Survey finds consensus on shale drilling's biggest risks

June 20, 2013 by Bob Downing, Akron Beacon Journal

Storage and treatment of liquid drilling wastes, air emissions of methane, water withdrawals for drilling, and site construction are among the biggest problems facing shale gas drilling.

Those four problems top a list put together by researchers Nathan Richardson and Hal Gordon of Resources for the Future, a based in Washington, D.C.

Their group surveyed 215 experts from government agencies, industry, academia or nongovernment organizations who were asked to rank 264 separate drilling threats from most serious to least serious.

Only 12 risks were ranked as a top priority by all four groups, Gordon told the audience at the National Academy of Engineering's conference in Severance Hall, the home of the Cleveland Orchestra.

The two-day session that wrapped up Wednesday drew 850 to the Case Western Reserve University campus.

Seven of the 12 threats all four survey groups cited were linked to surface water, two to air emissions, two to groundwater and one to the drilling site's construction, Gordon said.

The threat of earthquakes from , community impacts of shale development and well cementing problems also were chosen, but less frequently, he said.

Gordon said public debate and concern does not necessarily reflect the risks the experts selected.

"Shale gas drilling is a contentious issue ... but a consensus does exist," he said, with the biggest risks mostly above ground, based on the survey results.

The survey, Gordon said, could help create dialogue among the parties to reduce the controversy around shale drilling.

The report, "Pathways to Dialogue: What the Experts Say About the Environmental Risks of Shale Gas Development," is available at .

A closer look at chemicals used in , or fracking, also reflects a reduced risk to the public, said engineering professor Joseph Ryan of the University of Colorado.

Drilling companies might use between 600 and 1,000 different chemicals to crack the shale under pressure thousands of feet below the surface, along with large volumes of water and sand, he said.

The chemicals are added for specific reasons to aid the .

But the number of chemicals that are hazardous, persistent and mobile is only 28, and that reduces the threat from hundreds to under 30, he said. More needs to be done to analyze possible pathways for those hazardous chemicals to reach ground or surface waters.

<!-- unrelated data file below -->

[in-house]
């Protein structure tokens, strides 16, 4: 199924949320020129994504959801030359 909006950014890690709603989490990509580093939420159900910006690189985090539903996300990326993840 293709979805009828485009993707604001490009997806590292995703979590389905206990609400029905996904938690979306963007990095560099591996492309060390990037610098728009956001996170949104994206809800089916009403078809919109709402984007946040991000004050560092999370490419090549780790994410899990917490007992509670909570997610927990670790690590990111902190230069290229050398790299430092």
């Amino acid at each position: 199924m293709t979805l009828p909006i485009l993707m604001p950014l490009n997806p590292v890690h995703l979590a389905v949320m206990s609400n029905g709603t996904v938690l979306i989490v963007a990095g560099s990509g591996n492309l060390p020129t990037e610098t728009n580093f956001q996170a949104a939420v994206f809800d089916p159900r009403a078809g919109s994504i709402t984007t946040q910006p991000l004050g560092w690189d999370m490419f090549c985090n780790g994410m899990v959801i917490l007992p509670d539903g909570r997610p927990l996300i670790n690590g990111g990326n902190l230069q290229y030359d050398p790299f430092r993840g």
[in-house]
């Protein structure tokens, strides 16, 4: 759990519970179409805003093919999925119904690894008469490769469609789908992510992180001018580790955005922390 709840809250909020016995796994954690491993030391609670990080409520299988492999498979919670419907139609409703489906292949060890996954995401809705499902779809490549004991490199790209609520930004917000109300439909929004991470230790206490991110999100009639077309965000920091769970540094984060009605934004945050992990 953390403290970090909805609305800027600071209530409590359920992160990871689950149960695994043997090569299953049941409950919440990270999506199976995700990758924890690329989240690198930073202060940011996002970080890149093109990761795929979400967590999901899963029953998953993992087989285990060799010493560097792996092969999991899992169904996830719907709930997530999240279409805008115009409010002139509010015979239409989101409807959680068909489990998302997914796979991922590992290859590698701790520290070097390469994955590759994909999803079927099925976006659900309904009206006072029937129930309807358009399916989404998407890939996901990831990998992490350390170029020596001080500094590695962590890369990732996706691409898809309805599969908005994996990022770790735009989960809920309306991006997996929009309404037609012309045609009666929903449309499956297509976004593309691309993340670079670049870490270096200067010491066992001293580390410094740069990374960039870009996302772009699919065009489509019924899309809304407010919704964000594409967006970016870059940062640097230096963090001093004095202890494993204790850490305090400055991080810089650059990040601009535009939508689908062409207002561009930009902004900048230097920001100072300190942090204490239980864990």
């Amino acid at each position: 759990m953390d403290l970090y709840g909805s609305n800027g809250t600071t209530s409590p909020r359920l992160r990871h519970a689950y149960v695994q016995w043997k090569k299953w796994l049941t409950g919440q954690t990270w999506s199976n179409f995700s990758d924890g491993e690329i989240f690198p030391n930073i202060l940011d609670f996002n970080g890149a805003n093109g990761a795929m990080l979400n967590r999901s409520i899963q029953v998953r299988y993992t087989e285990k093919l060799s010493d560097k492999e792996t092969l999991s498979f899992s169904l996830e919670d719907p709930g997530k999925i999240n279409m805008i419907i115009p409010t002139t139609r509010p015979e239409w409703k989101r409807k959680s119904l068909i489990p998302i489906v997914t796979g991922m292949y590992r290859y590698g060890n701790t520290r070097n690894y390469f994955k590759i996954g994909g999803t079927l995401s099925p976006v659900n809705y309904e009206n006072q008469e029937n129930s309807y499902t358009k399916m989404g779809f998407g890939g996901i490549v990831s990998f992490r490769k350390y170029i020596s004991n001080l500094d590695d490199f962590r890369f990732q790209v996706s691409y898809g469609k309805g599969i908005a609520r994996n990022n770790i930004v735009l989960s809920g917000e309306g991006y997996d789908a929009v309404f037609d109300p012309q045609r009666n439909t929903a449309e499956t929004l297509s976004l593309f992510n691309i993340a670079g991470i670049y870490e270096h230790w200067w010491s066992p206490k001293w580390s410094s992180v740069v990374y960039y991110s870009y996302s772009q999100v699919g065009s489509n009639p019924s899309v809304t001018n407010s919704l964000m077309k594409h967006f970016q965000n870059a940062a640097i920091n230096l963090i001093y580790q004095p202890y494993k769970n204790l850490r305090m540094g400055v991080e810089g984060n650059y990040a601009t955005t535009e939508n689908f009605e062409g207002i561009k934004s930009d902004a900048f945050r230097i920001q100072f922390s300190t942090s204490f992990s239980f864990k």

Air pollution from methane leaks is a big issue that too often is overlooked, said Gabrielle Petron, an atmospheric scientist with the National Oceanic and Atmospheric Administration and the University of Colorado.

Methane contributes to unhealthy ozone levels and is a potent global warming gas, she said.

Utica shale development is having a growing impact in eastern Ohio, said Iryna Lendel, a Cleveland State University professor. She said 13 of the 20 counties with Utica wells saw their sales tax income jump by an average of 21.1 percent from 2011 to 2012.

Akron, Canton and Youngstown saw their combined sales tax incomes grow 17.3 percent from 2011 to 2012, in part due to Utica shale, she said.

Lendel said a typical Utica shale well creates 11.5 full-time jobs during construction and requires 410 workers in 150 different occupations to complete it.

Explore further: First risk assessment of shale gas fracking to biodiversity


Related Stories

First risk assessment of shale gas fracking to biodiversity

June 17, 2013

Fracking, the controversial method of mining shale gas, is widespread across Pennsylvania, covering up to 280,000 km² of the Appalachian Basin. New research in the Annals of the New York Academy of Sciences explores the ...

UK 'likely' to have 102 trln cubic feet of shale gas

June 3, 2013

British exploration company IGas Energy on Monday said it believed it was sitting on a far bigger amount of shale gas than thought, ahead of controversial drilling work to begin this year in northwest England.

Recommended for you

Multinationals act on ocean-clogging plastics

January 16, 2017

Forty of the world's biggest companies assembled in Davos agreed on Monday to come up with cleaner ways to make and consume plastic as waste threatens the global eco-system, especially in oceans.

Tracking Antarctic adaptations in diatoms

January 16, 2017

Diatoms are a common type of photosynthetic microorganism, found in many environments from marine to soil; in the oceans, they are responsible for more than a third of the global ocean carbon captured during photosynthesis. ...

Study tracks 'memory' of soil moisture

January 16, 2017

The top 2 inches of topsoil on all of Earth's landmasses contains an infinitesimal fraction of the planet's water—less than one-thousandth of a percent. Yet because of its position at the interface between the land and ...

How the darkness and the cold killed the dinosaurs

January 16, 2017

66 million years ago, the sudden extinction of the dinosaurs started the ascent of the mammals, ultimately resulting in humankind's reign on Earth. Climate scientists have now reconstructed how tiny droplets of sulfuric acid ...

Soil pores, carbon stores, and breathing microbes

January 16, 2017

Researchers at the Pacific Northwest National Laboratory (PNNL) recently studied how moisture influences soil heterotrophic respiration. That's the breathing-like process by which microbes convert dead organic carbon in the ...

1 comment

Adjust slider to filter visible comments by rank

Display comments: newest first

1 / 5 (1) Jun 20, 2013
Interesting how policy movements aimed at destroying prosperity always seem to feature NGO "experts" and the word "consensus." Whatever happened to scientific DATA?

Please sign in to add a comment. Registration is free, and takes less than a minute. Read more

Click here to reset your password.
Sign in to get notified via email when new comments are made.